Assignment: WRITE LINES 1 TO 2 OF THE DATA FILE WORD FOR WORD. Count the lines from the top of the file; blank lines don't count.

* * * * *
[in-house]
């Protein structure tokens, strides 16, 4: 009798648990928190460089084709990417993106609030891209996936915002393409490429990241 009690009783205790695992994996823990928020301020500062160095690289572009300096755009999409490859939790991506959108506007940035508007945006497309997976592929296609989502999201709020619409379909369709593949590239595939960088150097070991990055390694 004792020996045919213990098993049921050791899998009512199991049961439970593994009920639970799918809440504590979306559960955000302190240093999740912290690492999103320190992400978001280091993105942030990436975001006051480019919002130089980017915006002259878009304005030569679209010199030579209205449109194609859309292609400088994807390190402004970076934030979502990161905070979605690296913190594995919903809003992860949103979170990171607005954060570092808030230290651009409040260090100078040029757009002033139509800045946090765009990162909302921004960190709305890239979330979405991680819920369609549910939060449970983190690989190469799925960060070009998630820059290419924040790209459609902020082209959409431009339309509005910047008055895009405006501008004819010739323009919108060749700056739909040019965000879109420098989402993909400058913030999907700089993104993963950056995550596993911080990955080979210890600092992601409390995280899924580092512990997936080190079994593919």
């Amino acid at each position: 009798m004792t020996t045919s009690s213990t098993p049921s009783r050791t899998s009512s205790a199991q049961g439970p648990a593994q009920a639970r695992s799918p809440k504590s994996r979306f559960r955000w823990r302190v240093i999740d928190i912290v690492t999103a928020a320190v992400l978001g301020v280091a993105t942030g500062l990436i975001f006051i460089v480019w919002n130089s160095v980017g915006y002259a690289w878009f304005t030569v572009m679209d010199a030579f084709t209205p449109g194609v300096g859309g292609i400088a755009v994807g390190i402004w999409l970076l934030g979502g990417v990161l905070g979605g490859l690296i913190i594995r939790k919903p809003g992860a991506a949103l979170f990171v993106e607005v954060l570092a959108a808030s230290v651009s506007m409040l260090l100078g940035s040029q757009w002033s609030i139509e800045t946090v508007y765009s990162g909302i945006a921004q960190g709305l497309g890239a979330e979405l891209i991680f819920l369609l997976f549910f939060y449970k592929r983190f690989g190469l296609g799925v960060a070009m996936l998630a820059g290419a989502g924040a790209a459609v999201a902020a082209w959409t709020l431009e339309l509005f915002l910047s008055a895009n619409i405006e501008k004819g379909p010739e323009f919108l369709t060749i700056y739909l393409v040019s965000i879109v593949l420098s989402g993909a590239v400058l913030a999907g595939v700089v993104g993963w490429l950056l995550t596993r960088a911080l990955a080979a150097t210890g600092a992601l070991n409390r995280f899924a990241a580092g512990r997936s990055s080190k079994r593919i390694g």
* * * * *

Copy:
[in-house]
């Protein structure tokens, strides 16, 4: 009798648990928190460089084709990417993106609030891209996936915002393409490429990241 009690009783205790695992994996823990928020301020500062160095690289572009300096755009999409490859939790991506959108506007940035508007945006497309997976592929296609989502999201709020619409379909369709593949590239595939960088150097070991990055390694 004792020996045919213990098993049921050791899998009512199991049961439970593994009920639970799918809440504590979306559960955000302190240093999740912290690492999103320190992400978001280091993105942030990436975001006051480019919002130089980017915006002259878009304005030569679209010199030579209205449109194609859309292609400088994807390190402004970076934030979502990161905070979605690296913190594995919903809003992860949103979170990171607005954060570092808030230290651009409040260090100078040029757009002033139509800045946090765009990162909302921004960190709305890239979330979405991680819920369609549910939060449970983190690989190469799925960060070009998630820059290419924040790209459609902020082209959409431009339309509005910047008055895009405006501008004819010739323009919108060749700056739909040019965000879109420098989402993909400058913030999907700089993104993963950056995550596993911080990955080979210890600092992601409390995280899924580092512990997936080190079994593919």